Gioachino Antonio Rossini

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Gioachino Antonio Rossini

By Crista Nelson

Gioachino Antonio Rossini, nicknamed 'Signor Crescendo' was an Italian composer who created 39 operas as well as sacred and chamber music. His best known works are The Barber of Seville, La Cenerentola, and William Tell.

He was born February 29, 1792, a leap year, into a family of musicians in Pesaro, a town on the Adriatic coast of Italy. His father, Giuseppe, was a horn player and inspector of slaughterhouses, his mother, Anna, was a singer and a baker's daughter. Rossini's parents began his musical training early, and by the age of six he was playing the triangle in his father's band.

In 1804 the Rossini's moved to Bologna to be closer to the center of musical life. At this time Rossini was frequently left in the care of his elderly grandmother, who was unable care for him properly so, they allowed him to stay with a local pork butcher part of the time, while his father played the horn in the orchestras of the theatres at which his wife sang.

During this time he had three years' instruction in the harpsichord from Giuseppe Prinetti.

After leaving Prinetti's instruction at the age of ten, he apprenticed as a blacksmith for a short time and then, found a congenial master in Angelo Tesei, who taught him to sight -read, to play accompaniments on the piano forte and sing. Important from this period are six sonatas a quattro or string sonatas composed in three days, unusually scored for 2 violins, cello and double bass.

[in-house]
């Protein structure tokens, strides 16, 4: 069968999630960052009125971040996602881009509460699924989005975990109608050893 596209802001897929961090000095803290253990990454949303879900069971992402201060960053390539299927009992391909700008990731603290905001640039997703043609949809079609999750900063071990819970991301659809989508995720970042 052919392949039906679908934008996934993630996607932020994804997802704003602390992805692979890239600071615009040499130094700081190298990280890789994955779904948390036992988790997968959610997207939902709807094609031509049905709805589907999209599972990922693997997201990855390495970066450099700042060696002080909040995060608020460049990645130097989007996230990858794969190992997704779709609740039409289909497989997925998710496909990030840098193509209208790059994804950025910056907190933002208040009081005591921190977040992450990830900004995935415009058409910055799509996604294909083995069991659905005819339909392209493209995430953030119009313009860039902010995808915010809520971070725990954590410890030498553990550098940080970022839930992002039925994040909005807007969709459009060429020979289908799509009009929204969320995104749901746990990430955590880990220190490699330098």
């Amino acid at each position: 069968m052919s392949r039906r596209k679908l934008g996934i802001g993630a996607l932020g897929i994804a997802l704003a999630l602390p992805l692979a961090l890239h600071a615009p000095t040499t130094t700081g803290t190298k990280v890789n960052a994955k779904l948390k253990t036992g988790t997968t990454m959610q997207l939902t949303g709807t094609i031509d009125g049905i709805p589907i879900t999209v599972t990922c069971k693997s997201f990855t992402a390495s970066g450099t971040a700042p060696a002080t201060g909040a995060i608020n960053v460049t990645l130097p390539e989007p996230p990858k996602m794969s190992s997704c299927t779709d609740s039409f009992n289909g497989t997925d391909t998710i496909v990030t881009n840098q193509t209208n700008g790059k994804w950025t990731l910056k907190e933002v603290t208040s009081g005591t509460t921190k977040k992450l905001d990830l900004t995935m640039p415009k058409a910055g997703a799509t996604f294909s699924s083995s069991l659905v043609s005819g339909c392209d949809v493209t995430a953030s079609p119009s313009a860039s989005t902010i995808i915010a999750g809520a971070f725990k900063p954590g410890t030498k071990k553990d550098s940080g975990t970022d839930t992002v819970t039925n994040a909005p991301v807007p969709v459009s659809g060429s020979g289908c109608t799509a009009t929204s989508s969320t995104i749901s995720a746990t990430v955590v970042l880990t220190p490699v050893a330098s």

The original scores were found in the Library of Congress in Washington DC after World War II, dated from 1804 when the composer was twelve. Often transcribed for string orchestra, the sonatas reveal the young composer's affinity for Haydn and Mozart, already showing signs of operatic tendencies, punctuated by frequent rhythm changes and dominated by songlike melodies.

Rossini's family was going through hardship at this time and he had to contribute to the family by singing in local churches and acting in local opera houses. He was good at his job but had a sense of humor about him which could easily cause offence to the audience of the other actors. His sense of humor did not cause him any harm though, because in the fall of 1805 at the age of 13 he had a stage role of Adolfo in Paer's Opera semiseria, Camilla.

Also at the age of 13 he composed several individual numbers to a libretto by Vincenza Mombelli, called Demetrio e Polibio, and wrote his first opera but it wasn't staged until several years later in 1812. In 1806, at the age of 14, Rossini became a cello student under Cavedagni at the Conservatorio of Bologna, and in 1807 he was admitted to the counterpoint class of Padre Stanislao Mattei. His insight into orchestral resources is generally ascribed not to the strict compositional rules he learned from Mattei, but to knowledge gained independently while scoring the quartets and symphonies of Haydn and Mozart. At Bologna he was known as "il Tedeschino" ("the Little German") on account of his devotion to Mozart.